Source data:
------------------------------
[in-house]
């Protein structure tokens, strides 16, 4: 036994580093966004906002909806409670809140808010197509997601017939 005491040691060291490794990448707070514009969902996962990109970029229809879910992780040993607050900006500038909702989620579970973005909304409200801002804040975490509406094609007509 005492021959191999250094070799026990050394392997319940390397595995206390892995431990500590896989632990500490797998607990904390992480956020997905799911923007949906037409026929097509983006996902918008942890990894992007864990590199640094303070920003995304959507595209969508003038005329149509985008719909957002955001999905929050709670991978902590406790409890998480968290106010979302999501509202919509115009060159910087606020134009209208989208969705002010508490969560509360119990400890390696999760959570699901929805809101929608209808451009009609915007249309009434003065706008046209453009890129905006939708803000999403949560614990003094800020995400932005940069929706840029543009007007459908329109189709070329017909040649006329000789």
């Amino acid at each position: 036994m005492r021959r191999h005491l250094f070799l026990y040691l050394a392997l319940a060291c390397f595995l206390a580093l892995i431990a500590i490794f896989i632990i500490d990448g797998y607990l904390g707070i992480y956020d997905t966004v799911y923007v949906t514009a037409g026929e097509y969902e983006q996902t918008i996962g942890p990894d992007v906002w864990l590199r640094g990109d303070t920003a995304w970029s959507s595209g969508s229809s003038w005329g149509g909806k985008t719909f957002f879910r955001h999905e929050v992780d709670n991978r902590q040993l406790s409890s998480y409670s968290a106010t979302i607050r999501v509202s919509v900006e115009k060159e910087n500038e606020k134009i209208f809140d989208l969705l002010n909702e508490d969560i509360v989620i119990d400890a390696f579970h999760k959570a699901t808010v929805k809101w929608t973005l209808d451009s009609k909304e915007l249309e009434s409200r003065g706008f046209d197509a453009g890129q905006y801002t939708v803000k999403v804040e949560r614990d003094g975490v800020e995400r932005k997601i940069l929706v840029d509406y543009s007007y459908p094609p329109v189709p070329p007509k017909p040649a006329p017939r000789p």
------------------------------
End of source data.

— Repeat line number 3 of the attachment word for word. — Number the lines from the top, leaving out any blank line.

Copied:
């Amino acid at each position: 036994m005492r021959r191999h005491l250094f070799l026990y040691l050394a392997l319940a060291c390397f595995l206390a580093l892995i431990a500590i490794f896989i632990i500490d990448g797998y607990l904390g707070i992480y956020d997905t966004v799911y923007v949906t514009a037409g026929e097509y969902e983006q996902t918008i996962g942890p990894d992007v906002w864990l590199r640094g990109d303070t920003a995304w970029s959507s595209g969508s229809s003038w005329g149509g909806k985008t719909f957002f879910r955001h999905e929050v992780d709670n991978r902590q040993l406790s409890s998480y409670s968290a106010t979302i607050r999501v509202s919509v900006e115009k060159e910087n500038e606020k134009i209208f809140d989208l969705l002010n909702e508490d969560i509360v989620i119990d400890a390696f579970h999760k959570a699901t808010v929805k809101w929608t973005l209808d451009s009609k909304e915007l249309e009434s409200r003065g706008f046209d197509a453009g890129q905006y801002t939708v803000k999403v804040e949560r614990d003094g975490v800020e995400r932005k997601i940069l929706v840029d509406y543009s007007y459908p094609p329109v189709p070329p007509k017909p040649a006329p017939r000789p």